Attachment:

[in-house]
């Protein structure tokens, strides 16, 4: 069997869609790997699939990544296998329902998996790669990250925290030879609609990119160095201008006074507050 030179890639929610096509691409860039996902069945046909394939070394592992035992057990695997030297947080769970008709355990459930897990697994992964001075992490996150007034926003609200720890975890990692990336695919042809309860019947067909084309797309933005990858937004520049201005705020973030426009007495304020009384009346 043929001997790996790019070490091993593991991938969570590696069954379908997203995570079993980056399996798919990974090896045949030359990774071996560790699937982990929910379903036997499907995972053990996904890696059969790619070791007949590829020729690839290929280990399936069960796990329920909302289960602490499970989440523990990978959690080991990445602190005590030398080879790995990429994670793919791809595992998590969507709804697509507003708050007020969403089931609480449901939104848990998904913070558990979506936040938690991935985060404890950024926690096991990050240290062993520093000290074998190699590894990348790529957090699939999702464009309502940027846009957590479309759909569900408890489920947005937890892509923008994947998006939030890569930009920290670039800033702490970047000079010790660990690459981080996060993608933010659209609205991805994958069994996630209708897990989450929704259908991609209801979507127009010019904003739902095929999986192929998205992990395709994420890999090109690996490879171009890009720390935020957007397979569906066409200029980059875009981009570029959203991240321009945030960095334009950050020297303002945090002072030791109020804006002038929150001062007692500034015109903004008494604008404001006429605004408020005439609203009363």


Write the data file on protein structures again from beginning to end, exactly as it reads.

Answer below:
[in-house]
């Protein structure tokens, strides 16, 4: 069997869609790997699939990544296998329902998996790669990250925290030879609609990119160095201008006074507050 030179890639929610096509691409860039996902069945046909394939070394592992035992057990695997030297947080769970008709355990459930897990697994992964001075992490996150007034926003609200720890975890990692990336695919042809309860019947067909084309797309933005990858937004520049201005705020973030426009007495304020009384009346 043929001997790996790019070490091993593991991938969570590696069954379908997203995570079993980056399996798919990974090896045949030359990774071996560790699937982990929910379903036997499907995972053990996904890696059969790619070791007949590829020729690839290929280990399936069960796990329920909302289960602490499970989440523990990978959690080991990445602190005590030398080879790995990429994670793919791809595992998590969507709804697509507003708050007020969403089931609480449901939104848990998904913070558990979506936040938690991935985060404890950024926690096991990050240290062993520093000290074998190699590894990348790529957090699939999702464009309502940027846009957590479309759909569900408890489920947005937890892509923008994947998006939030890569930009920290670039800033702490970047000079010790660990690459981080996060993608933010659209609205991805994958069994996630209708897990989450929704259908991609209801979507127009010019904003739902095929999986192929998205992990395709994420890999090109690996490879171009890009720390935020957007397979569906066409200029980059875009981009570029959203991240321009945030960095334009950050020297303002945090002072030791109020804006002038929150001062007692500034015109903004008494604008404001006429605004408020005439609203009363």